FIG. 10 shows an example of the bulk control circuit 56. Referring to FIG. 10, the input voltages Din1, Din2, and Din3 are applied to input terminals 505, 506, and 507 of the bulk control circuit 56, respectively. The input terminals 505, 506, and 507 are connected to the input terminals of a level shifter 561.

An output signal 56a from the level shifter 561 is applied to the gate of a switch 562, an output signal 56b thereof is applied to the gate of a switch 563, and an output signal 56c thereof is applied to the gate of a switch 564. The level shifter 561 outputs voltages that can drive the switches 562, 563, and 564.

In the bulk control circuit 56 in FIG. 10, the input voltages V1, V3, and Vout are applied to input terminals 501, 503, and 502, respectively. The input terminal 501 is connected to one terminal of the switch 564, the input terminal 503 is connected one terminal of the switch 562, and the input terminal 502 is connected to one terminal of the switch 563.

The other terminals of the switches 564, 562, and 563 are connected to an output terminal 504 of the bulk control circuit 56, through which an output signal Bulk is output from the bulk control circuit 56.

The bulk control circuit 56 shown in FIGS. 9 and 10 will now be described. When the input signal Din3 is in the “H” level and the input signals Din1 and Din2 are in the “L” level, the voltage V3 is output through the output terminal 504 of the vertical driver 50g as the signal Vout. At this time, in the bulk control circuit 56, the switch 562 is turned on and the switches 563 and 564 are turned off to output the voltage V3 as the output signal Bulk from the bulk control circuit 56.

Accordingly, the drain voltage Vd of the PMOS transistor 581 in the vertical driver 50g in FIG. 9 is equal to the bulk voltage Vb that is equal to the voltage V3, so that no forward current is produced, thus causing the above problem.

When the input signal Din1 is switched to the “H” level and the input signals Din3 and Din2 are switched to the “L” level from the above state and the output voltage Vout from the vertical driver 50g is switched from the voltage V3 to the voltage V1, the switch 563 in the bulk control circuit 56 is turned on and the switches 562 and 564 therein are turned off. In this state, the bulk control circuit 56 is controlled so as to output the output voltage Vout as the output signal Bulk.

The bulk control circuit 56 is controlled so as to output the output voltage Vout, instead of the voltage V1, as the output voltage Bulk in the stage in which the output voltage Vout from the vertical driver 50g is switched from the voltage V3 to the voltage V1. This control is performed in order to prevent any forward current from flowing between the bulk and the drain. The prevention of the forward current is achieved by reducing the transient speed of the output voltage Vout and by rapidly switching the output voltage Bulk from the bulk control circuit 56, that is, the bulk voltage Vb of the PMOS transistor 581 to the voltage V1 to make the bulk voltage Vb of the PMOS transistor 581 lower than the drain voltage Vd.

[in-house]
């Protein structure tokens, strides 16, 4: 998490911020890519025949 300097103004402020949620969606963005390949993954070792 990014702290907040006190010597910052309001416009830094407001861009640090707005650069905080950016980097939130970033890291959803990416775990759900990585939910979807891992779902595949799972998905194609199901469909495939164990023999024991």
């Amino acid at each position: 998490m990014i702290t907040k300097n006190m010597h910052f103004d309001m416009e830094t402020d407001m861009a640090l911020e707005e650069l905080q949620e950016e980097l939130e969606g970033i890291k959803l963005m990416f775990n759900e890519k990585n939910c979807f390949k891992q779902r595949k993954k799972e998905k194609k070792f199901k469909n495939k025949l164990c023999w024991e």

Furthermore, when the input signal Din2 is in the “H” level and the input signals Din1 and Din3 are in the “L” level and when the input signal Din1 is switched to the “H” level and the input signals Din2 and Din3 are switched to the “L” level from the this state and the output voltage Vout from the vertical driver 50g is the voltage V2 or is switched from the voltage V2 to the voltage V1, the switch 564 of the bulk control circuit 56 is turned on and the switches 562 and 563 thereof are turned off to control the bulk control circuit 56 so as to output the voltage V1 as the output signal Bulk.

As a result, the bulk voltage Vb of such a PMOS transistor becomes equal to the voltage V1 and the drain voltage Vd thereof becomes equal to the voltage V2 or V1. Consequently, it is possible to resolve the problem in that the forward current flows between the bulk and the drain because the relationship V2<V1 is established.

With the above configuration, it is possible to resolve the problem of the vertical driver 50b in FIG. 5 in that the voltage V3 that is higher than or equal to (the voltage V1+the threshold Vt of the diode) is not output. Consequently, the dynamic range of the output voltage can be expanded to accommodate CCDs of various types, which have greatly different electrode capacitances depending on the types.

It should be understood by those skilled in the art that various modifications, combinations, sub-combinations and alterations may occur depending on design requirements and other factors insofar as they are within the scope of the appended claims or the equivalents thereof.